“What’s the problem?” he asked.
“There had to be a father,” he announced. “Either it was Joseph or somebody else.”
His pastor looked at him with a coy smile and said, “How can you be so sure?”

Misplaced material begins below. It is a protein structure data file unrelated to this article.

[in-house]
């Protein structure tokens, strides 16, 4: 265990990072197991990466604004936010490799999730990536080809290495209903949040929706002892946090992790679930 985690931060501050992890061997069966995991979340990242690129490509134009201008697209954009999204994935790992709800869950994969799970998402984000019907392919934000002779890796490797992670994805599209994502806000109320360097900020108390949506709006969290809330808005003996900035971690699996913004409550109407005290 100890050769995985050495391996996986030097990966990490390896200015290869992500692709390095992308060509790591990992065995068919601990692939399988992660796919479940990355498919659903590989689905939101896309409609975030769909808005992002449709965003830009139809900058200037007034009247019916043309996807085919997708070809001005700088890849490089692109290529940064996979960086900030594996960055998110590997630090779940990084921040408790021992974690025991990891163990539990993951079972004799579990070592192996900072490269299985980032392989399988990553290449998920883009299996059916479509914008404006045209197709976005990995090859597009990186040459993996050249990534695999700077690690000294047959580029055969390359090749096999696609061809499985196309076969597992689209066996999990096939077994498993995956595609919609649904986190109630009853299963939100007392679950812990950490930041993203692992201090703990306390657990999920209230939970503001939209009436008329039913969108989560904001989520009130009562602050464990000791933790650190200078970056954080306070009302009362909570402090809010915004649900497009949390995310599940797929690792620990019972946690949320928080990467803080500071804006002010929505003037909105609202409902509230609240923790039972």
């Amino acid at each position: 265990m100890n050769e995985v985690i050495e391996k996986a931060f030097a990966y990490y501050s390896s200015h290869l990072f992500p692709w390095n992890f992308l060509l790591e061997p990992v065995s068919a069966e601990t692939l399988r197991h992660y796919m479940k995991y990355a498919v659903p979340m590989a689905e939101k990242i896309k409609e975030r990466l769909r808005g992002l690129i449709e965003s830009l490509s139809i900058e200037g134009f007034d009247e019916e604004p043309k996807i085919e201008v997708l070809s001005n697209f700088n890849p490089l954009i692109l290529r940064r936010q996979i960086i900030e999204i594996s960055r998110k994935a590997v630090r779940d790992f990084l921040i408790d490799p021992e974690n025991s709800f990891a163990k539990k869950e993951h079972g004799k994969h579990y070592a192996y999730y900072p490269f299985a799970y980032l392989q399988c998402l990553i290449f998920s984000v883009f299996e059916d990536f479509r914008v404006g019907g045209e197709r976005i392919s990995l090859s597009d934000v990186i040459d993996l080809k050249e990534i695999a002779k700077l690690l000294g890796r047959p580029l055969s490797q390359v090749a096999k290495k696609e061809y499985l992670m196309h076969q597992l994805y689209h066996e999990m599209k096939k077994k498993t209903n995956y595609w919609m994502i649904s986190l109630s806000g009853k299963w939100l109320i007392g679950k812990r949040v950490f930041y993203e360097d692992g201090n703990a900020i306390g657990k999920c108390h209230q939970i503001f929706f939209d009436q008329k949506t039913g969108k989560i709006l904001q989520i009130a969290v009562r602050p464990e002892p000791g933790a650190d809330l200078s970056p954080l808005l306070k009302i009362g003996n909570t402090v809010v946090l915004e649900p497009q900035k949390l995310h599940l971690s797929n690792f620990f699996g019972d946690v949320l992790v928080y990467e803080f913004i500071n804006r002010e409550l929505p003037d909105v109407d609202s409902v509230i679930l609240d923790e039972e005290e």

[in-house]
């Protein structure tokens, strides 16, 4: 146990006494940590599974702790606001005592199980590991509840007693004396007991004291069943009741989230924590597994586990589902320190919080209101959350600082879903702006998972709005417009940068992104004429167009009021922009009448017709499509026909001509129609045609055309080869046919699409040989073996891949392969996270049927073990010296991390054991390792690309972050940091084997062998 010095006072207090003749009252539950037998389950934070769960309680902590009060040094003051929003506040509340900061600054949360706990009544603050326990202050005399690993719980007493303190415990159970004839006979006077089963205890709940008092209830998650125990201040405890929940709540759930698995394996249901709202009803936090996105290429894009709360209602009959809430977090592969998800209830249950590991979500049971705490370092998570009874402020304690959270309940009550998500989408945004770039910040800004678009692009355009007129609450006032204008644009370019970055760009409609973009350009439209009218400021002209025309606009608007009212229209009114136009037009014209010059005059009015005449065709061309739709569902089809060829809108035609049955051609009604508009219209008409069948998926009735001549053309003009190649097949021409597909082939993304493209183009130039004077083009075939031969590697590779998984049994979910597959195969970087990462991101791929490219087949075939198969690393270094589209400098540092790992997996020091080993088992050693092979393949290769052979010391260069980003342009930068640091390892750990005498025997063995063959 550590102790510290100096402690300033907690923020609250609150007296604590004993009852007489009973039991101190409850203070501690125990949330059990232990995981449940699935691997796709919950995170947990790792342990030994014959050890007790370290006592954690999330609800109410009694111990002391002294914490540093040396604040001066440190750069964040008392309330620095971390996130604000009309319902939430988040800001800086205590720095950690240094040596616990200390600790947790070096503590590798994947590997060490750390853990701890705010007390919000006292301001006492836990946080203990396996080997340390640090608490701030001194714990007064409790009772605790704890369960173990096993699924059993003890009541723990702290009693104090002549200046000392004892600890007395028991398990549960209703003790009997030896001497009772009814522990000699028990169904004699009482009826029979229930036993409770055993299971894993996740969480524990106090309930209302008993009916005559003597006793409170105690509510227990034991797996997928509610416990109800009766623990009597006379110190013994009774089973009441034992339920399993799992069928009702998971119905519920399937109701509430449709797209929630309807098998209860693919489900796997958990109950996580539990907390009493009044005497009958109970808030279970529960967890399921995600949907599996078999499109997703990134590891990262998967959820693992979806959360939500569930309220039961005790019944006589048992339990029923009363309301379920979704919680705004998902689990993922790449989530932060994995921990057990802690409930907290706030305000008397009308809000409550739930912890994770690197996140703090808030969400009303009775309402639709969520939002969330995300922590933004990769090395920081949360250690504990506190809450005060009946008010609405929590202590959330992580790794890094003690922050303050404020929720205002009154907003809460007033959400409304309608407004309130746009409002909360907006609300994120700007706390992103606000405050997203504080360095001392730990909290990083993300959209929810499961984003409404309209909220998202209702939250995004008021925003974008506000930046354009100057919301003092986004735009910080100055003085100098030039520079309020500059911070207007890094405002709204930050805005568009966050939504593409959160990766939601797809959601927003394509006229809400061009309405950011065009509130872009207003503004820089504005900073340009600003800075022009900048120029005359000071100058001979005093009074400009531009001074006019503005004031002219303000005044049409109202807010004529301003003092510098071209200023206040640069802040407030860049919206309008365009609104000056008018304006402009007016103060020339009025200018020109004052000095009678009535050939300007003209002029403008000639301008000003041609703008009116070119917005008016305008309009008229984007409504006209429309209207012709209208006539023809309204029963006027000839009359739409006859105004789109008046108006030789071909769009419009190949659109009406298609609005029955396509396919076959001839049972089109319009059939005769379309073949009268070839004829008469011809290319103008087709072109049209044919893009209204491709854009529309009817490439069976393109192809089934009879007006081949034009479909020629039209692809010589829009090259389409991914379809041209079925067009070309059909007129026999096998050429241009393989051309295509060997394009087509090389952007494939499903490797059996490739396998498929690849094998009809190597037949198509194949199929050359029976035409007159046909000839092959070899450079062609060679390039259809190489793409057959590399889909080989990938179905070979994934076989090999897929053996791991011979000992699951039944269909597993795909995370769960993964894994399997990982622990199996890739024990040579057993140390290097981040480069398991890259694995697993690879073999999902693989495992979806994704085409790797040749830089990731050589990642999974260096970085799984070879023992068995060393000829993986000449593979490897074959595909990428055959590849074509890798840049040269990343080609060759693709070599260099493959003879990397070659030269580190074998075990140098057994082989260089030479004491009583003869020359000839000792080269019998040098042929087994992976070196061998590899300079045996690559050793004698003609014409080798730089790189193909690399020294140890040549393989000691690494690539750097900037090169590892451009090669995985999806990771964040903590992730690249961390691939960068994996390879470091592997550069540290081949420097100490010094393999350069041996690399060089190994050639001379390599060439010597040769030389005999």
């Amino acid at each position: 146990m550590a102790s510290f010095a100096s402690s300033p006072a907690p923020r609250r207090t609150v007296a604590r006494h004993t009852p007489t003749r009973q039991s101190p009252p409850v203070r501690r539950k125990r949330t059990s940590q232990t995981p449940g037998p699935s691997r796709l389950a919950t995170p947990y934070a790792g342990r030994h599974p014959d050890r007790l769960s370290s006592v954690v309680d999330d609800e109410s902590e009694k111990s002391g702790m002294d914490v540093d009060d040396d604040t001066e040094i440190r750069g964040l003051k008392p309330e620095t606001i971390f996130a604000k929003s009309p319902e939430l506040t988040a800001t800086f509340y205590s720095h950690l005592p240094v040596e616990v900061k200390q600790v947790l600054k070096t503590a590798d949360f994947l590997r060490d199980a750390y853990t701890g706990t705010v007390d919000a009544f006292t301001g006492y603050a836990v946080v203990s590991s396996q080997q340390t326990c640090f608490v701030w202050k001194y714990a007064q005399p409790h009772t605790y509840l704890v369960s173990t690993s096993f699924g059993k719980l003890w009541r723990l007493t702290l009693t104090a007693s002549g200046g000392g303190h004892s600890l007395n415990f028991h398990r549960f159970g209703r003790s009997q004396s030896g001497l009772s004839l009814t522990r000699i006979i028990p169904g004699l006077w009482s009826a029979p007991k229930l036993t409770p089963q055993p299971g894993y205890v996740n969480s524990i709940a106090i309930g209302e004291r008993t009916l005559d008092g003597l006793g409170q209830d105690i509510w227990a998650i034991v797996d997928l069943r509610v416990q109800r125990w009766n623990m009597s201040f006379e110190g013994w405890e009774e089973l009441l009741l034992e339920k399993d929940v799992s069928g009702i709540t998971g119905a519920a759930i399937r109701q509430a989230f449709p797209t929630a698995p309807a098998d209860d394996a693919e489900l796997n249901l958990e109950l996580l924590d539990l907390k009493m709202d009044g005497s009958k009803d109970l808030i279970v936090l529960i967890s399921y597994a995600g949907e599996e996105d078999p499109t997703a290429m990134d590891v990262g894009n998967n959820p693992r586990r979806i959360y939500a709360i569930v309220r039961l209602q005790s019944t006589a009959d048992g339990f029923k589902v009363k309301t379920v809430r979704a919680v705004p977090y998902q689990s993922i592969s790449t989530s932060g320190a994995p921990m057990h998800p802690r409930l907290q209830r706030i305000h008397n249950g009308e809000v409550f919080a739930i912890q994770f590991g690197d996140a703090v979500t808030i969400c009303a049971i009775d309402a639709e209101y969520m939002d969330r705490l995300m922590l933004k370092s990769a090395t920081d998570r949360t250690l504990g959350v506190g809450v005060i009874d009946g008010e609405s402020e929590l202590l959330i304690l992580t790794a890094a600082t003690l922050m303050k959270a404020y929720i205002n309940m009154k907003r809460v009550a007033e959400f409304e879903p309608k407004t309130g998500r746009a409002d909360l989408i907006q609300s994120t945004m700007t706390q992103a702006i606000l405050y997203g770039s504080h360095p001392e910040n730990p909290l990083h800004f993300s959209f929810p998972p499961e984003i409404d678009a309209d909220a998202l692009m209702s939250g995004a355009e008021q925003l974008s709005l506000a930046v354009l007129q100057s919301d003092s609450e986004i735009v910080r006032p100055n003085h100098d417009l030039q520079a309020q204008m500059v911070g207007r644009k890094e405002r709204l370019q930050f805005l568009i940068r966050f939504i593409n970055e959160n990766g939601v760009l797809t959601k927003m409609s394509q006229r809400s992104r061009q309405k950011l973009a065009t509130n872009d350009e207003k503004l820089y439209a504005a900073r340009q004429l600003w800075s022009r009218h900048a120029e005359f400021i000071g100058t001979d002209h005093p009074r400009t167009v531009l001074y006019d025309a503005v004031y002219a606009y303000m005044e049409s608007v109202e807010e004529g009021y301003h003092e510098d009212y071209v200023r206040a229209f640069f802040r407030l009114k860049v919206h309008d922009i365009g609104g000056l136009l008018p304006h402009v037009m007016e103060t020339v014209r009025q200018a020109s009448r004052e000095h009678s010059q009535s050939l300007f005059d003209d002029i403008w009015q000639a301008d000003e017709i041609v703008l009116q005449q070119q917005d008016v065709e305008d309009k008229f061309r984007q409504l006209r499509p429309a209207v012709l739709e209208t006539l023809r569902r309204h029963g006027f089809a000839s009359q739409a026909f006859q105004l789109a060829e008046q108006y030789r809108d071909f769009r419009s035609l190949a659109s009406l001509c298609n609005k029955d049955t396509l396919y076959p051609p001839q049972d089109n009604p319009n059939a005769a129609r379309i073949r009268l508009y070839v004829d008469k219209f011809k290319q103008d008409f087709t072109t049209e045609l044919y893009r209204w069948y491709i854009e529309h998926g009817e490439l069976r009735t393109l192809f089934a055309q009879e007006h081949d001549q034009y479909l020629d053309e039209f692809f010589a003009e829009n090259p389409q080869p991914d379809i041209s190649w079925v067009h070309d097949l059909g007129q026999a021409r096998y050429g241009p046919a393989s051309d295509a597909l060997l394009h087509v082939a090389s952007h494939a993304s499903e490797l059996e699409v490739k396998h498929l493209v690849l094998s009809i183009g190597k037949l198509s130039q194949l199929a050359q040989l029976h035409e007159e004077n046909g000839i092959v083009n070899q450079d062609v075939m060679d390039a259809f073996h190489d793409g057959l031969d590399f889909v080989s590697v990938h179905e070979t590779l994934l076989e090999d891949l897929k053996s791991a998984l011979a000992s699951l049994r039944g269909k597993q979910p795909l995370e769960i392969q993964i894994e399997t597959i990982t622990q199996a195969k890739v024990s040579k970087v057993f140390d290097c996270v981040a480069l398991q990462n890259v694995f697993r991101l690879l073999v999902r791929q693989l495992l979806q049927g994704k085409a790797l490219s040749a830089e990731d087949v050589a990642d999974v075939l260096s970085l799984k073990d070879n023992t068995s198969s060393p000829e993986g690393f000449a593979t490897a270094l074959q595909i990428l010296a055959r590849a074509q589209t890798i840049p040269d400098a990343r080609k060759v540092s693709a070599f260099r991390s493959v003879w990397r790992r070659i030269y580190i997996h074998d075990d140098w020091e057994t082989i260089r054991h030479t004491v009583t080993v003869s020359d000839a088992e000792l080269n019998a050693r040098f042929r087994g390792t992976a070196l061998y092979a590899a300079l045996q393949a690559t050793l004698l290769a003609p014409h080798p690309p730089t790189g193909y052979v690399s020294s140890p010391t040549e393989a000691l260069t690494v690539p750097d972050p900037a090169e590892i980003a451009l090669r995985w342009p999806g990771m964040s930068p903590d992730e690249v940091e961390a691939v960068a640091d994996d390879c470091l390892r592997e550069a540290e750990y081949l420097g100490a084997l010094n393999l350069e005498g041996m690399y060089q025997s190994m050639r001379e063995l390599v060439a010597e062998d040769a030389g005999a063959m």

“Oh, come on,” he said. “That’s not the way it works. There had to be a father.”
His pastor didn’t back down. Instead he said something that Carter said he’ll never forget: “So – why not God?”